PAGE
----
Another system for providing positive motivational statements to an individual to effect a behavioral change is disclosed in U.S. Pat. No. 5,377,258 issued to Bro on Dec. 27, 1994. Bro describes an automated and interactive system that allows a doctor or trainer to produce and send a series of motivational messages and instructions to a client to motivate or reinforce a change in a specific behavioral problem.
The system includes a client database for storing for each client a name, a calling schedule, and a personal identification number. The system further includes a client program that contains for each client motivational messages and questions for the client to answer. The system optionally includes an electronic weight scale, olfactory unit, or voice stress analyzer to collect additional data from the client. The client database and client program are operated by a computer that at preselected times sends the motivational messages or questions to the clients dual tone multifrequency telephone after the client has successfully transmitted to the computer a valid personal identification number.
Although this system disclosed by Bro does provide continued feedback and motivational support to an individual, it suffers from two of the same disadvantages described earlier for the Fuller and Dewey systems. First, Bro does not teach the profiling of an individual to determine his or her specific motivational drivers for changing a health-related behavior. Consequently, the motivational support provided by the system may be ineffective for many of the individual clients. Secondly, the system has no mechanism for tailoring the motivational messages to the specific comprehension capacity and preferred media of an individual client. The system is only designed to play motivational messages or collect answers to questions using a telephone.
Thus, none of the prior automated systems for providing health education to the general public effectively customize the educational material to correspond to the specific motivational drivers of each individual user. Further, none of the prior automated systems have a mechanism for customizing the educational material to conform to the comprehension capacity and preferred media of the individual user. Additionally, several of the systems lack any feedback mechanism for receiving evaluation data regarding the individual's performance in modifying his or her behavior and for providing the individual continued customized support for the behavioral change.
In view of the above, it is an object of the present invention to provide an automated system and method for customized health education that successfully induces a modification in a health-related behavior of an individual. It is another object of the invention to provide an automated system and method for health education that targets educational material to the specific motivational drivers, comprehension capacity, and preferred media of the individual. A further object of the invention is to provide a system and method for health education that allows adjustment of the educational material based on the individual's performance in modifying his or her behavior.
These and other objects and advantages will become more apparent after consideration of the ensuing description and the accompanying drawings.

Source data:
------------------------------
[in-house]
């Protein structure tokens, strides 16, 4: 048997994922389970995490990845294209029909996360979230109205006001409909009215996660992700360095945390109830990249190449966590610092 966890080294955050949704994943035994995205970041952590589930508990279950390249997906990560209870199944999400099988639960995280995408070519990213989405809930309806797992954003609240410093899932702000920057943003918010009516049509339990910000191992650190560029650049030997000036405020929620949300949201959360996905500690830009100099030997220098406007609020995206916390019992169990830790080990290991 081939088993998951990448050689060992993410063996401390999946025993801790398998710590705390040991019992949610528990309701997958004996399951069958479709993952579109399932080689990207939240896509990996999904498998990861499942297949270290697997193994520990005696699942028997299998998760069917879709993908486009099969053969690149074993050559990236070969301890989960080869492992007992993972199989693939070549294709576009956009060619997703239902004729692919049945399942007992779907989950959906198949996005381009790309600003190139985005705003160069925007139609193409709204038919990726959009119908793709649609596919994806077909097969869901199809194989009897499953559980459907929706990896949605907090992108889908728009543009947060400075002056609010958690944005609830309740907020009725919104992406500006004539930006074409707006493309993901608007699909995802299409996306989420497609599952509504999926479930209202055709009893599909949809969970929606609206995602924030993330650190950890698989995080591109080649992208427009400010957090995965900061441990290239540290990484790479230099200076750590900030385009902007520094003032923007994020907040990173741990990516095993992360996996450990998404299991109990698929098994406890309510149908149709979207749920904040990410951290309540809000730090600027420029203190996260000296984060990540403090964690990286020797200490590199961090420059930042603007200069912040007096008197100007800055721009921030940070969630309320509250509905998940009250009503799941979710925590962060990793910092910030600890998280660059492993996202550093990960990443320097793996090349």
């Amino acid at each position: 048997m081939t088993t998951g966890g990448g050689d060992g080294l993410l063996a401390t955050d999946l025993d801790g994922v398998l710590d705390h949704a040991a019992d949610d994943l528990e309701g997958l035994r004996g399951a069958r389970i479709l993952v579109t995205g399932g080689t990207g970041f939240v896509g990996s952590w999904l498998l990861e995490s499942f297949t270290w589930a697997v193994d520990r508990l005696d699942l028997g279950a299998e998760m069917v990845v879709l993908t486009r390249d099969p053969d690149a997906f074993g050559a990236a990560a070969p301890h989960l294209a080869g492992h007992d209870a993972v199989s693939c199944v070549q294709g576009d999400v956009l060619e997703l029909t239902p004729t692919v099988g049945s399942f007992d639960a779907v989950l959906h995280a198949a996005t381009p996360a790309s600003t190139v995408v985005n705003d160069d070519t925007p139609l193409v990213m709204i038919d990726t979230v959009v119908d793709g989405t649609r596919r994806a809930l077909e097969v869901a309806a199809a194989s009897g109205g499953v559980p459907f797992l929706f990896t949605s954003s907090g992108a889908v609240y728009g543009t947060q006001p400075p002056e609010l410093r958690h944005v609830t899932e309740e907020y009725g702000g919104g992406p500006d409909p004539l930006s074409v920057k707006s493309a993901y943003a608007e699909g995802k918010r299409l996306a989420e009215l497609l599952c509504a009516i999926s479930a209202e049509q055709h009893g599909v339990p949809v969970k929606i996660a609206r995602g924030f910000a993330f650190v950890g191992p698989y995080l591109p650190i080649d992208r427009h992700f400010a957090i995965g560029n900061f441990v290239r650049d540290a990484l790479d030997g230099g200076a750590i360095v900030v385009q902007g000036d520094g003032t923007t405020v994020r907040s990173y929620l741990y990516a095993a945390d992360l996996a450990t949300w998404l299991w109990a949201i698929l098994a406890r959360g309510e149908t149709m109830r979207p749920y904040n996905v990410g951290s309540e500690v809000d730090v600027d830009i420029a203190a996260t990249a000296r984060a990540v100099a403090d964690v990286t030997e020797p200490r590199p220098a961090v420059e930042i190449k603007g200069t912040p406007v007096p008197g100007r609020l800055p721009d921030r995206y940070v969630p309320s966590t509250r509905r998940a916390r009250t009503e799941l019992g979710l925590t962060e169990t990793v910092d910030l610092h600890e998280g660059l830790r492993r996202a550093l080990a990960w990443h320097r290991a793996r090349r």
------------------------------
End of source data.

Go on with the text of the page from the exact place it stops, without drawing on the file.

The invention presents an automated system and method for providing customized health education to an individual at a remote terminal to induce a modification in a health-related behavior of the individual. The automated system is connected to the remote terminal via a communication network, such as a public communication network. The system includes a questionnaire generator for generating an interview form and for transferring the interview form through the communication network to the remote terminal. The interview form contains questions for determining a motivational driver, a comprehension capacity, and a preferred media of the individual.
The system also includes a profile generator for receiving through the communication network questionnaire answers entered by the individual from the remote terminal and for generating from the questionnaire answers a motivational driver profile, a comprehension capacity profile, and a media selection profile of the individual. A translator is connected to the profile generator and the communication network for receiving through the communication network clinical data relating to a current health condition of the individual and for translating the clinical data, the motivational driver profile, the comprehension capacity profile, and the media selection profile into a profile code of the individual.
An educational fulfillment bank is connected to the translator and the communication network. The educational fulfillment bank is for storing pieces of education material for inducing the modification of the health-related behavior, each piece of educational material having an index code, and for transferring through the communication network to the remote terminal at least one piece of educational material having an index code matching the profile code of the individual.
In the preferred embodiment, the system also includes an evaluation program connected to the profile generator for evaluating educational responses of the individual to the educational material and for providing profile updates derived from the educational responses. In this manner, the progress of the individual attempting to modify his or her behavior is continuously monitored, and the system adjusts the targeting of the educational material based on the individual's performance in modifying his or her behavior.